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Thesis Format

Integrated Article


Master of Science


Medical Biophysics


Christopher McIntyre


Introduction: Sodium hemostasis is altered in patients with chronic kidney disease (CKD) due to long term loading, and sodium (23Na) can be deposited in the skin, muscle and skeleton. We measured 23Na content in these tissues of CKD patients, using 23Na magnetic resonance (MR) imaging.

Methods: This is a pilot cross-sectional study of CKD stage 4-5D patients and healthy controls. Subjects underwent a 23Na MR study of their right lower leg using a multinuclear-capable 3.0-T MRI. An axial proton T1-weighted fast-low-angle-shot sequence was acquired to delineate the anatomy; followed by a 23Na MR image obtained with a custom-made 23Na coil and sodium-optimized pulse sequences. Concentration maps were generated using saline solutions at different 23Na concentrations as calibration vials. Four regions of interest (ROIs) were drawn: 1) pre-tibial skin, 2) posterior leg skin, 3) tibia, and 4) soleus muscle. Baseline characteristics and blood samples were also collected.

Results: 10 controls, 12 CKD and 23 dialysis (10 peritoneal dialysis (PD) and 13 hemodialysis (HD)) subjects participated in the study. 23Na concentration in all four tissues was significantly higher in dialysis patients compared to controls (p-value23Na of HD, PD and CKD groups. Tissue sodium levels correlated strongly with markers of mineral bone disease and inflammation. Associated factors appear to be tissue specific.

Conclusion: Dialysis patients were found to have significantly higher 23Na level in their tissues compared to healthy controls. The effect and clinical utility of tissue 23Na remains to be studied.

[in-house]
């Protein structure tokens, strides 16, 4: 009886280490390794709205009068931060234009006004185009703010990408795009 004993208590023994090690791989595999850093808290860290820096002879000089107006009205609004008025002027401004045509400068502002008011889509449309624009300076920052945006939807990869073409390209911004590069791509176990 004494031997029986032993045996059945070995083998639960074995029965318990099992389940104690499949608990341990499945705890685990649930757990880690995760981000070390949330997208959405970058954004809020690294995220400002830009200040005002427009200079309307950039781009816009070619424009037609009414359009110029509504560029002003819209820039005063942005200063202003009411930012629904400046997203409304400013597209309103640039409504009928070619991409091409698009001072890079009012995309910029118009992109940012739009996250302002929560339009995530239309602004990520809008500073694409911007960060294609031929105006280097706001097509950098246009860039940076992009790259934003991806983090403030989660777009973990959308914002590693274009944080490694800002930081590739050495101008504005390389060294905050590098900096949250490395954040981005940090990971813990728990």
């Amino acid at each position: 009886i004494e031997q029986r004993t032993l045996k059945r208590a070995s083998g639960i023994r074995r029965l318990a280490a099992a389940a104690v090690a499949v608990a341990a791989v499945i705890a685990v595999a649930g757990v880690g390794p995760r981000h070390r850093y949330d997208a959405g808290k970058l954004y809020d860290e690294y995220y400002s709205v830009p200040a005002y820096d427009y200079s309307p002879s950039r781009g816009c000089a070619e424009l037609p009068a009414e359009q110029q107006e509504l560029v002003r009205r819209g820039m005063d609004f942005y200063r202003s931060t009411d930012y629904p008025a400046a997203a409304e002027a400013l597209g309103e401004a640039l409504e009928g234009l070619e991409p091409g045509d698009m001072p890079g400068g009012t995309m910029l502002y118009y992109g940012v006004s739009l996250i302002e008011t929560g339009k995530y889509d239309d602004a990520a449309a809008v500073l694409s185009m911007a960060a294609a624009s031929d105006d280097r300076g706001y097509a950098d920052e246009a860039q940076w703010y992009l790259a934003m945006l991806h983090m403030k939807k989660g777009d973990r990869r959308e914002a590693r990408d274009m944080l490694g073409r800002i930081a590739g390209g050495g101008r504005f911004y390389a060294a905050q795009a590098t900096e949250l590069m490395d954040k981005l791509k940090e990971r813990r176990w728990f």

Summary for Lay Audience

Introduction: When the kidney malfunctions, individuals cannot excrete sodium. This results in the deposition of sodium in the skin, muscle and bones, especially in patients who require dialysis because of minimal kidney function. We used magnetic resonance technology to study the amount of sodium in these tissues of patients with kidney disease.

Methods: We studied 10 healthy individuals, 12 patients with kidney disease not on dialysis and 23 dialysis patients (13 on hemodialysis and 10 on peritoneal dialysis - the two most common types of dialysis). Each subject was brought in for a study visit, where we collected their medical history and blood samples, and obtained a cross-sectional image of their R leg. The image was taken with a modified magnetic resonance scanner which detects sodium content. We had vials with known sodium concentration included in the image, to calibrate the level of sodium in the different regions. Four regions of interest were drawn over the image: over the soleus muscle, the bone, and two areas of the skin (the skin over the shin and from the back of the calf) - to highlight the different tissues.

Results: Sodium levels in all four areas (three tissues) were higher in dialysis patients compared to healthy individuals. We did not find a difference between patients on peritoneal dialysis, hemodialysis, or not on dialysis yet. Higher sodium levels in the muscle and bone were associated with increased inflammation, as well as other markers of kidney disease. The sodium levels in the different tissues were associated with different factors.

Conclusions: Dialysis patients have higher sodium levels in their skin, muscle and bone, compared to healthy individuals. The mechanism of sodium storage and its effect on individuals needs to be studied further.